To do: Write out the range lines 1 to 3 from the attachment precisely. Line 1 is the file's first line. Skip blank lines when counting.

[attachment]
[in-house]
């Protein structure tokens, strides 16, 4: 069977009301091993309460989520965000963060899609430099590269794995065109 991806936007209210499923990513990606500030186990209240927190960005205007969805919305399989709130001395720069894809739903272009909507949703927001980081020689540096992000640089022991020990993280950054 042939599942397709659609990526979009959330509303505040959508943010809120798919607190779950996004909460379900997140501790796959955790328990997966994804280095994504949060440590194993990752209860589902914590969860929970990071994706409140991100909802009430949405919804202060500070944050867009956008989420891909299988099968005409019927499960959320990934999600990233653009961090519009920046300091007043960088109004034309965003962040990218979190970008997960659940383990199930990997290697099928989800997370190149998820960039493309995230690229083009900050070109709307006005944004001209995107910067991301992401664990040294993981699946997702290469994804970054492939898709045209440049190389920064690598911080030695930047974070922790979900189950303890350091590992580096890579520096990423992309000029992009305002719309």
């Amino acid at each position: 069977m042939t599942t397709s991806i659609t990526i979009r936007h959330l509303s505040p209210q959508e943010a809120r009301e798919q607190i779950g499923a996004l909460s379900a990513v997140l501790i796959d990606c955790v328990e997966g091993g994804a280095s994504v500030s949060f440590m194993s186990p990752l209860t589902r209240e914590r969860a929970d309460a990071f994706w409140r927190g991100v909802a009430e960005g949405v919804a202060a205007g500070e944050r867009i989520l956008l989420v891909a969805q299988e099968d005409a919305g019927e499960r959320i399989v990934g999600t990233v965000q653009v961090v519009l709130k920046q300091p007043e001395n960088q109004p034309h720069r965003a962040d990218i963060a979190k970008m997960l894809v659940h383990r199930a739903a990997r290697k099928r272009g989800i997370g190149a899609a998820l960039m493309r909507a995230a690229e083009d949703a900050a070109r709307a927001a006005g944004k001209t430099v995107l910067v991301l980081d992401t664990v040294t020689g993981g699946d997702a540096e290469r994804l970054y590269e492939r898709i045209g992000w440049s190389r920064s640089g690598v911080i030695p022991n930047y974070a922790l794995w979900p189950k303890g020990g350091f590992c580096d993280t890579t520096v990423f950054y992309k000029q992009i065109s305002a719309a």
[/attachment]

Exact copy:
[in-house]
């Protein structure tokens, strides 16, 4: 069977009301091993309460989520965000963060899609430099590269794995065109 991806936007209210499923990513990606500030186990209240927190960005205007969805919305399989709130001395720069894809739903272009909507949703927001980081020689540096992000640089022991020990993280950054 042939599942397709659609990526979009959330509303505040959508943010809120798919607190779950996004909460379900997140501790796959955790328990997966994804280095994504949060440590194993990752209860589902914590969860929970990071994706409140991100909802009430949405919804202060500070944050867009956008989420891909299988099968005409019927499960959320990934999600990233653009961090519009920046300091007043960088109004034309965003962040990218979190970008997960659940383990199930990997290697099928989800997370190149998820960039493309995230690229083009900050070109709307006005944004001209995107910067991301992401664990040294993981699946997702290469994804970054492939898709045209440049190389920064690598911080030695930047974070922790979900189950303890350091590992580096890579520096990423992309000029992009305002719309």
């Amino acid at each position: 069977m042939t599942t397709s991806i659609t990526i979009r936007h959330l509303s505040p209210q959508e943010a809120r009301e798919q607190i779950g499923a996004l909460s379900a990513v997140l501790i796959d990606c955790v328990e997966g091993g994804a280095s994504v500030s949060f440590m194993s186990p990752l209860t589902r209240e914590r969860a929970d309460a990071f994706w409140r927190g991100v909802a009430e960005g949405v919804a202060a205007g500070e944050r867009i989520l956008l989420v891909a969805q299988e099968d005409a919305g019927e499960r959320i399989v990934g999600t990233v965000q653009v961090v519009l709130k920046q300091p007043e001395n960088q109004p034309h720069r965003a962040d990218i963060a979190k970008m997960l894809v659940h383990r199930a739903a990997r290697k099928r272009g989800i997370g190149a899609a998820l960039m493309r909507a995230a690229e083009d949703a900050a070109r709307a927001a006005g944004k001209t430099v995107l910067v991301l980081d992401t664990v040294t020689g993981g699946d997702a540096e290469r994804l970054y590269e492939r898709i045209g992000w440049s190389r920064s640089g690598v911080i030695p022991n930047y974070a922790l794995w979900p189950k303890g020990g350091f590992c580096d993280t890579t520096v990423f950054y992309k000029q992009i065109s305002a719309a």